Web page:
Establishment of physiologically relevant oxygen gradients in microfluidic organ chips

Organ Model: Intestine (Duodenum)

Application: Model Development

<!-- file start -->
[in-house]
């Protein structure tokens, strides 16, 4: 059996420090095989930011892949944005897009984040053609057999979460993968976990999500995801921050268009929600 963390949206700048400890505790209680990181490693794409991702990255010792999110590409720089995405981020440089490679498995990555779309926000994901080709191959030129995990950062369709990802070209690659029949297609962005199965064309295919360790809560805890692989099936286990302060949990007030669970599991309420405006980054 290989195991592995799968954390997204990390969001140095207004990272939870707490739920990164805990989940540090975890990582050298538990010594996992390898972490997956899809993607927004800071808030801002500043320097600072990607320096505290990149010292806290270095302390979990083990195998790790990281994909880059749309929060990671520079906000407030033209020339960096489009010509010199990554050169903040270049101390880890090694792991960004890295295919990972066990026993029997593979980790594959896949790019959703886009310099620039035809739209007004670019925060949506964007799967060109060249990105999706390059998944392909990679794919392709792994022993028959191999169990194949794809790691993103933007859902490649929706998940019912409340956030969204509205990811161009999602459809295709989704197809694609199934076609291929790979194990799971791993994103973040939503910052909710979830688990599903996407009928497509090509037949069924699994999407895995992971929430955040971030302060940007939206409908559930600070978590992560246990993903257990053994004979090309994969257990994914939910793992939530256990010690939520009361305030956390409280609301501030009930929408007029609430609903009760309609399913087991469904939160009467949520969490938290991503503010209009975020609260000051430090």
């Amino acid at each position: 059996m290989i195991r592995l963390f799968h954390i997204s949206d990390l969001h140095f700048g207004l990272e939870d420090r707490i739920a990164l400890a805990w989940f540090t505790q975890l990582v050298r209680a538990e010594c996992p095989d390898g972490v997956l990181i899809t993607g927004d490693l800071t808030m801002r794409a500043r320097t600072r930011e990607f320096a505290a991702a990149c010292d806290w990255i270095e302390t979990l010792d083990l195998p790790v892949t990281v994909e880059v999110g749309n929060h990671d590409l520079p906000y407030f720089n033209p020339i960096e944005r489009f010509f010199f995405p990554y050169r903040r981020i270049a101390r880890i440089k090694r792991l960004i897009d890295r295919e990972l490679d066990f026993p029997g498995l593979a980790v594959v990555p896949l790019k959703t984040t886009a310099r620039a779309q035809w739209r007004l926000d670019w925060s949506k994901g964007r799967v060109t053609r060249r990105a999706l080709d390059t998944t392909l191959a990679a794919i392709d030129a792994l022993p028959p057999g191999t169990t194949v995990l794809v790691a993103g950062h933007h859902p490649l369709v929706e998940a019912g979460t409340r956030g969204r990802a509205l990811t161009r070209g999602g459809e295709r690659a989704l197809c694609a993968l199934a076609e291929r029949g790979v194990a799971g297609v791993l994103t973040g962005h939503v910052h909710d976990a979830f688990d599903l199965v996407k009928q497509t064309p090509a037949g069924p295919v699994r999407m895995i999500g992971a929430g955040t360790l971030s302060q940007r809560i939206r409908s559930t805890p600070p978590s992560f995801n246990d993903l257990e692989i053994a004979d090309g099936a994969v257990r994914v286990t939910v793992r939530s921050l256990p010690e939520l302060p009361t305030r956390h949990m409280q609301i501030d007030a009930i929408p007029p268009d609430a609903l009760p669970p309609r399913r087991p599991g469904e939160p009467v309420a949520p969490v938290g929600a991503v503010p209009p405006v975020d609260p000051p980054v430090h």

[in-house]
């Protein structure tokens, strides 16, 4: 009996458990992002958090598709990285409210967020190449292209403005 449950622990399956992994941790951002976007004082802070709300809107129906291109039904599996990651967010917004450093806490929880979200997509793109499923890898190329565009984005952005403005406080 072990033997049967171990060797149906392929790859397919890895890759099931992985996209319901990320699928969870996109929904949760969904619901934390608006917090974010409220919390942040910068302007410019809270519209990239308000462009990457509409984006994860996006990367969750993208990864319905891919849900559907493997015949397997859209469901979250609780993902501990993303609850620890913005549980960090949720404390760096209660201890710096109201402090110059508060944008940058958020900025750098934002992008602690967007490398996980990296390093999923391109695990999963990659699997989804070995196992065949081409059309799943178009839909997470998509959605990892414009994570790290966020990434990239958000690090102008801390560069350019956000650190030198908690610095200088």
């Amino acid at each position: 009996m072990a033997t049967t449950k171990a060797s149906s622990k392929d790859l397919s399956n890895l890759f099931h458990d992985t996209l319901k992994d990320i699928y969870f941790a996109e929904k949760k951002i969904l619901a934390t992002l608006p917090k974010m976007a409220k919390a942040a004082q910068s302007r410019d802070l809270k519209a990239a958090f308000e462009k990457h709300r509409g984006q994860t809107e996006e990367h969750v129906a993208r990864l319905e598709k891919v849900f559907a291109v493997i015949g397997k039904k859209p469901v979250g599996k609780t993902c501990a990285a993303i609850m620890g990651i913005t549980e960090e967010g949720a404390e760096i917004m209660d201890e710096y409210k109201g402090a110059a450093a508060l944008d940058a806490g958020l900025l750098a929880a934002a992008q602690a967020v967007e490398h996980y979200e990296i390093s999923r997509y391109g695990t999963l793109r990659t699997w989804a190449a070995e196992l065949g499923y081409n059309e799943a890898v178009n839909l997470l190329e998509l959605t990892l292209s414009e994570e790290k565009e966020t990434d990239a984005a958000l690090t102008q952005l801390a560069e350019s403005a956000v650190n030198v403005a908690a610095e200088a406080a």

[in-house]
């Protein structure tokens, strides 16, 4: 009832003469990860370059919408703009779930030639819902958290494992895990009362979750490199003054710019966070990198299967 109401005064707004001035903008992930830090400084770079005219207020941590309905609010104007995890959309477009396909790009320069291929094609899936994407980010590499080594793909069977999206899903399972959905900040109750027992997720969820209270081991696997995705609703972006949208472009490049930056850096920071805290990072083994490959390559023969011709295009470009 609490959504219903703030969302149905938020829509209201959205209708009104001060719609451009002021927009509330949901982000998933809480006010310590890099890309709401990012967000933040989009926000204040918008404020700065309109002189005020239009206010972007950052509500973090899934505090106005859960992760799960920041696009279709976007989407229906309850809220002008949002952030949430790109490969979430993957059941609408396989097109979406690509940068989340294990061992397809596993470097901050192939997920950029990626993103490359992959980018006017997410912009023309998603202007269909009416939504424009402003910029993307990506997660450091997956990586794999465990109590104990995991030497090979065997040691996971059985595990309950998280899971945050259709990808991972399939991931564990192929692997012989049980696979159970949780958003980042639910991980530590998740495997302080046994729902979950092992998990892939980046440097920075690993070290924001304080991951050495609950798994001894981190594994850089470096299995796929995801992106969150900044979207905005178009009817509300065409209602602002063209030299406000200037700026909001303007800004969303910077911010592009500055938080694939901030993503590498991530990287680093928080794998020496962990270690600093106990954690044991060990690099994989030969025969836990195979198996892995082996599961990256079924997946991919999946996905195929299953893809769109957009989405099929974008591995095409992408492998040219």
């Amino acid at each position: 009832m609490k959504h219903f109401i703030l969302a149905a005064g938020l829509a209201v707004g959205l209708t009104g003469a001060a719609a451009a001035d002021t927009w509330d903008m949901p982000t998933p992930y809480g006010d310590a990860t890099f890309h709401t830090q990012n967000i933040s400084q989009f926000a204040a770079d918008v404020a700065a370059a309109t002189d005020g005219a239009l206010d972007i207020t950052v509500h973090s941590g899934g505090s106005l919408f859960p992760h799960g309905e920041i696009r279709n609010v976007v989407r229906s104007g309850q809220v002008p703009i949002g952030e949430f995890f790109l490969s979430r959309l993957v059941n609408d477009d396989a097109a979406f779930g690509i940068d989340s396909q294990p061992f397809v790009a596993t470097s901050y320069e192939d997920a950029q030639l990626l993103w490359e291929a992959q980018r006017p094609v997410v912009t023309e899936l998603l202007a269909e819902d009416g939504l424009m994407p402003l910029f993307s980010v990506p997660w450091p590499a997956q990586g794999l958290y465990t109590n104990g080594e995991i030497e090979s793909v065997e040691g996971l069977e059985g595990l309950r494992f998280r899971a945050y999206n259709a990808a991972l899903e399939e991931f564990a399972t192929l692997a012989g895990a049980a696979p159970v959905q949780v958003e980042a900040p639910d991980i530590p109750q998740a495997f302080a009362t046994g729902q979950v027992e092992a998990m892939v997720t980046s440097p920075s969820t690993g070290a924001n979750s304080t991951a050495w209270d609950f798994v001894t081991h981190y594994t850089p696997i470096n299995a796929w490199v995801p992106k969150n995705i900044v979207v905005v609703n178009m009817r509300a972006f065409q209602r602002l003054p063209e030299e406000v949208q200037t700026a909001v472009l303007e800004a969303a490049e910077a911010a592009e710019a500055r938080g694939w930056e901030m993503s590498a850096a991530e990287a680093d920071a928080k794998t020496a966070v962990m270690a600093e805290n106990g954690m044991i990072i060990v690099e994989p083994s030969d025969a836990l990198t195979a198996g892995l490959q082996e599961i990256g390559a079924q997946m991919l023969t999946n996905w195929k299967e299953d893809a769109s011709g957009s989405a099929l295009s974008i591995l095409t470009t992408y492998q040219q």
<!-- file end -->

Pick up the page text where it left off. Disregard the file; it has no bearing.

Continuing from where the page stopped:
Abstract: In vitro models of human organs must accurately reconstitute oxygen concentrations and gradients that are observed in vivo to mimic gene expression, metabolism, and host-microbiome interactions. Here we describe a simple strategy to achieve physiologically relevant oxygen tension in a two-channel human small intestine-on-a-chip (Intestine Chip) lined with primary human duodenal epithelium and intestinal microvascular endothelium in parallel channels separated by a porous membrane while both channels are perfused with oxygenated medium. This strategy was developed using computer simulations that predicted lowering the oxygen permeability of poly-dimethylsiloxane (PDMS) chips in specified locations using a gas impermeable film will allow the cells to naturally decrease the oxygen concentration through aerobic respiration and reach steady-state oxygen levels <36 mm Hg (<5%) within the epithelial lumen. The approach was experimentally confirmed using chips with embedded oxygen sensors that maintained this stable oxygen gradient. Furthermore, Intestine Chips cultured with this approach supported formation of a villus epithelium interfaced with a continuous endothelium and maintained intestinal barrier integrity for 72 h. This strategy recapitulates in vivo functionality in an efficient, inexpensive, and scalable format that improves the robustness and translatability of Organ Chip technology for studies on microbiome as well as oxygen sensitivity.